Alarming News: I like Morgan Freeberg. A lot.
Anti-Idiotarian Rottweiler: We were following a trackback and thinking "hmmm... this is a bloody excellent post!", and then we realized that it was just part III of, well, three...Damn. I wish I'd written those.
Anti-Idiotarian Rottweiler: ...I just remembered that I found a new blog a short while ago, House of Eratosthenes, that I really like. I like his common sense approach and his curiosity when it comes to why people believe what they believe rather than just what they believe.
Brutally Honest: Morgan Freeberg is an intriguing guy...[he] asks great questions and answers others with style, flair, reason and wit. On the blogroll he goes. Make him a part of your regular blogospheric reading. I certainly will.
Brutally Honest: Morgan Freeberg is brilliant.
Common Sense Junction: Misha @ Anti-Idiotarian never ceases to amaze me. He keeps finding other good blogs. I went over to A.I. this morning for my daily Misha fix and he had found this guy named Morgan Freeberg in Fair Oaks, California, that has a blog, House of Eratosthenes. Freeberg says its "The Blog That Nobody Reads" but it may now become the blog that everybody reads.
Jaded Haven: Good God, Morgan, you cover a topic from front to back with a screwy thoroughness I find mind boggling. I'm in awe of your thought proccesses, my friend, you're an exceptional talent. You start by throwing in the kitchen sink, tie in someone's syphilitic uncle, bend around a rip tide of brilliance and bring it all home in a neat, diamond dripping package of an exceptionally readable moment of damn fine wordsmithing. I love reading you.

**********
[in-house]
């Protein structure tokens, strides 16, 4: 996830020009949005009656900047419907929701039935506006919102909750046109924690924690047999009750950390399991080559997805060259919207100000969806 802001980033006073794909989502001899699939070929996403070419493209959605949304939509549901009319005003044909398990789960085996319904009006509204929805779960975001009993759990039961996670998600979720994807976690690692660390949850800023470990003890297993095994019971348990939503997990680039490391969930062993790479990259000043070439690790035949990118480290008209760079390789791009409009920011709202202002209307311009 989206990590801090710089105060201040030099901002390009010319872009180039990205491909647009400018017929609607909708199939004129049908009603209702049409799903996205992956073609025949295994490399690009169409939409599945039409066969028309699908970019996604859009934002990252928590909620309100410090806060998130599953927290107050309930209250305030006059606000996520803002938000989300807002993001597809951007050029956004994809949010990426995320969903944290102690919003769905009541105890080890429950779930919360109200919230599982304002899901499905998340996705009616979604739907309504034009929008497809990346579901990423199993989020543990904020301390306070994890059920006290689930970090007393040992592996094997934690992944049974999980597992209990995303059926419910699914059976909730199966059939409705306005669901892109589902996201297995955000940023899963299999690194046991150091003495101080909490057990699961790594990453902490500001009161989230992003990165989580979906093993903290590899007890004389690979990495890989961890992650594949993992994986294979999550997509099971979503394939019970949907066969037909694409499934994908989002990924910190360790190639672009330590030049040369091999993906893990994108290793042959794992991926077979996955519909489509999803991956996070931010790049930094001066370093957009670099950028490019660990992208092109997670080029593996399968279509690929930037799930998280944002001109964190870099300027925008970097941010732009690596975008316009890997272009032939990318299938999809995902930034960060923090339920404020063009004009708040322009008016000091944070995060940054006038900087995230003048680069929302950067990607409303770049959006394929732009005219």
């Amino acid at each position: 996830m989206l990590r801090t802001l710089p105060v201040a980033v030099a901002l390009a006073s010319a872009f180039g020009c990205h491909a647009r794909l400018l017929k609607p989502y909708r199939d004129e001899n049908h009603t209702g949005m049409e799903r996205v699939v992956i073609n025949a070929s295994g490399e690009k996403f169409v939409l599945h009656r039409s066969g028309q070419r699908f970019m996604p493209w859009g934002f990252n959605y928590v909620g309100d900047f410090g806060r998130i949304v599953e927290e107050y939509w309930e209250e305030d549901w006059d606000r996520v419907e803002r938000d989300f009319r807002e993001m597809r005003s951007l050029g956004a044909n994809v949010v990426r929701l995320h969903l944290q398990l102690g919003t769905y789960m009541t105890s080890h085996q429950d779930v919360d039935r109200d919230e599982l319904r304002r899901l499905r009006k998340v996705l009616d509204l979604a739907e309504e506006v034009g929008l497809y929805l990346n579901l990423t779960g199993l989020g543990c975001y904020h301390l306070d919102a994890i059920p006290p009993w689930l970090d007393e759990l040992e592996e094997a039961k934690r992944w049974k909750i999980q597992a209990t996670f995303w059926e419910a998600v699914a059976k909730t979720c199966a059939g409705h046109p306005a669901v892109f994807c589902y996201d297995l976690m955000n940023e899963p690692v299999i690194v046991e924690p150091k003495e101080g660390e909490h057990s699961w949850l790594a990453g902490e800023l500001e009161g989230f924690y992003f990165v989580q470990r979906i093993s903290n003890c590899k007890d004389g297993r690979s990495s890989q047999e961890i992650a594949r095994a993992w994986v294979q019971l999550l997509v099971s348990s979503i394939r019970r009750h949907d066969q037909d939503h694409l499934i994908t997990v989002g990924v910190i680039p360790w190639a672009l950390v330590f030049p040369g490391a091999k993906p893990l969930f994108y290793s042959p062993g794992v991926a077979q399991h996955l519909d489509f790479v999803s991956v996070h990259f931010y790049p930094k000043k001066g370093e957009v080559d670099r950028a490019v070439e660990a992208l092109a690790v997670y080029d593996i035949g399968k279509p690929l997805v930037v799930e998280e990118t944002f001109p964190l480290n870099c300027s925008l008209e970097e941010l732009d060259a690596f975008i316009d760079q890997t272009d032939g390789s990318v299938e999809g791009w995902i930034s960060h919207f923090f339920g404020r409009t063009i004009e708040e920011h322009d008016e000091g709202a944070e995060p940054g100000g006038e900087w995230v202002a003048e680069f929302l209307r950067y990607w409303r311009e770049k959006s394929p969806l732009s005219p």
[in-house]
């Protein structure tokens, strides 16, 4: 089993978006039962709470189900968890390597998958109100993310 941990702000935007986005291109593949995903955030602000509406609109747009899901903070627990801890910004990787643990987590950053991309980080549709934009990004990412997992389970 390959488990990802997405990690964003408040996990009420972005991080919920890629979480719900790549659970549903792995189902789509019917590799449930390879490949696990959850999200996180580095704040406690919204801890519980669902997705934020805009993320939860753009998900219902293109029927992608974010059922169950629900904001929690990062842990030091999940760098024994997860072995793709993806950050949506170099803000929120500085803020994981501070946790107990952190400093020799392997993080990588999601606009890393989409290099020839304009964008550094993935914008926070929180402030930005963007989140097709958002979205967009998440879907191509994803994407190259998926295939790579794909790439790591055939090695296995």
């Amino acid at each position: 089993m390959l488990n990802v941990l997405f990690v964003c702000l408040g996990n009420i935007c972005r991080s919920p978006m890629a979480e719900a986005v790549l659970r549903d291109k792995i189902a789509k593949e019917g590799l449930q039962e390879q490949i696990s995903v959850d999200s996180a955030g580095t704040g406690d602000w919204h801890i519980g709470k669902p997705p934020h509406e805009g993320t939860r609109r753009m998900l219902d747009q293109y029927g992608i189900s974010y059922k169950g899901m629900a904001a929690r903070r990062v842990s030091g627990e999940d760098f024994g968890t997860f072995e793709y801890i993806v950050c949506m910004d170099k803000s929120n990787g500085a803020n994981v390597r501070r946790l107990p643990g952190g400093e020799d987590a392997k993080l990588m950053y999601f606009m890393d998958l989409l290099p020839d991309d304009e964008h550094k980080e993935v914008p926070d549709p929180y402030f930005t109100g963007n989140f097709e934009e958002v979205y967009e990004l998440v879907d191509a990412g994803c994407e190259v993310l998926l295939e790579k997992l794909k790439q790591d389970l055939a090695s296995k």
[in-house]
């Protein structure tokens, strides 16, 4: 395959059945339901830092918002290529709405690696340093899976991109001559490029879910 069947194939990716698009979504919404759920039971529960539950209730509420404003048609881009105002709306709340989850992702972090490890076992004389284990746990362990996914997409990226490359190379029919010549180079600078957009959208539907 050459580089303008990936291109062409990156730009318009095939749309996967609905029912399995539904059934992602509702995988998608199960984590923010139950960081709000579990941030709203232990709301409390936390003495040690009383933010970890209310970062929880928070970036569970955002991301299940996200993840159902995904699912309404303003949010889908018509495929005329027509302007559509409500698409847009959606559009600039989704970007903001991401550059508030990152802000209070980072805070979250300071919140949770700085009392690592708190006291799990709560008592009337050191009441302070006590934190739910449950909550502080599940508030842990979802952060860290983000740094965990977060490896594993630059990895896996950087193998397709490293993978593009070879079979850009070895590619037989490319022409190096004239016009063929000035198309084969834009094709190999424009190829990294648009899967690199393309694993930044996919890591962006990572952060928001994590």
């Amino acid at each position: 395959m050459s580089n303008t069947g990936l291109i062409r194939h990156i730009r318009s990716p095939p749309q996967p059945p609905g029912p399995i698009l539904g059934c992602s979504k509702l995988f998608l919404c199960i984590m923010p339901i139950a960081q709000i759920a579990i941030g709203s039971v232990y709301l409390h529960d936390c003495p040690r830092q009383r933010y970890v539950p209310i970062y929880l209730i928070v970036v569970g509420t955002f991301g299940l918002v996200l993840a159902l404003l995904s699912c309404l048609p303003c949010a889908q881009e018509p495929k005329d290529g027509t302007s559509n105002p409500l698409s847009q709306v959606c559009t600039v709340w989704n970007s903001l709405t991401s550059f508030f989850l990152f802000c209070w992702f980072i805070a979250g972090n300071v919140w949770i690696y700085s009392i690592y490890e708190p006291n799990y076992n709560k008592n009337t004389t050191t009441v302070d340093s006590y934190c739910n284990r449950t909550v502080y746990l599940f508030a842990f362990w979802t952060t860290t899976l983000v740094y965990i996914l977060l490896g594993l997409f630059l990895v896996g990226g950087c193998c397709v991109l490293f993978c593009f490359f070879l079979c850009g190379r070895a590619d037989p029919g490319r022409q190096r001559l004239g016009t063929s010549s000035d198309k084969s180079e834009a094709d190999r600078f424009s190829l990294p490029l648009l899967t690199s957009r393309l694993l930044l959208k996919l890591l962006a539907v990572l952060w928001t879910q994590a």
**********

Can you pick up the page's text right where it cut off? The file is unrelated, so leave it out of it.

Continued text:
Mein Blogovault: Make "the Blog that No One Reads" one of your daily reads.
Philmon: When Morgan meanders, stick with him - he's got a point and it'll be worth it in the end. He's not a hit-and-run snarky quip kind of guy. The pieces all fall into place like tumblers in a lock and bang! He's opened a cognative door for you.
Rightlinx: Morgan at House of Eratosthenes is one of the best writers out there. I read him nearly every day because he manages to provide an interesting perspective, even though I don't always agree.
Poetic Justice: Cletus! Ah gots a laiv one fer yew...
That’s just awful.
The news is everywhere, and it isn’t my job to go repeating it so I shall not. But the calls for gun control, while they shouldn’t surprise me in the least at this point, make a deep, lasting and somewhat jarring impression. Not a positive one by any means.
Just another reminder, as if one were needed, that my fellow citizens cannot be relied-upon to think clearly.
The shooting deaths in Newtown, Conn., reignited the long-simmering debate over the place of firearms in American society, with gun control advocates and political leaders calling for open discussion of solutions to random gun violence but stopping short of calls for sweeping new legislation.
“I hope and trust that in the next session of Congress there will be sustained and thoughtful debate about America’s gun culture and our responsibility to prevent more loss of life,” said Sen. Dianne Feinstein, D-Calif., author of the 1994 assault weapons ban, which lapsed in 2004.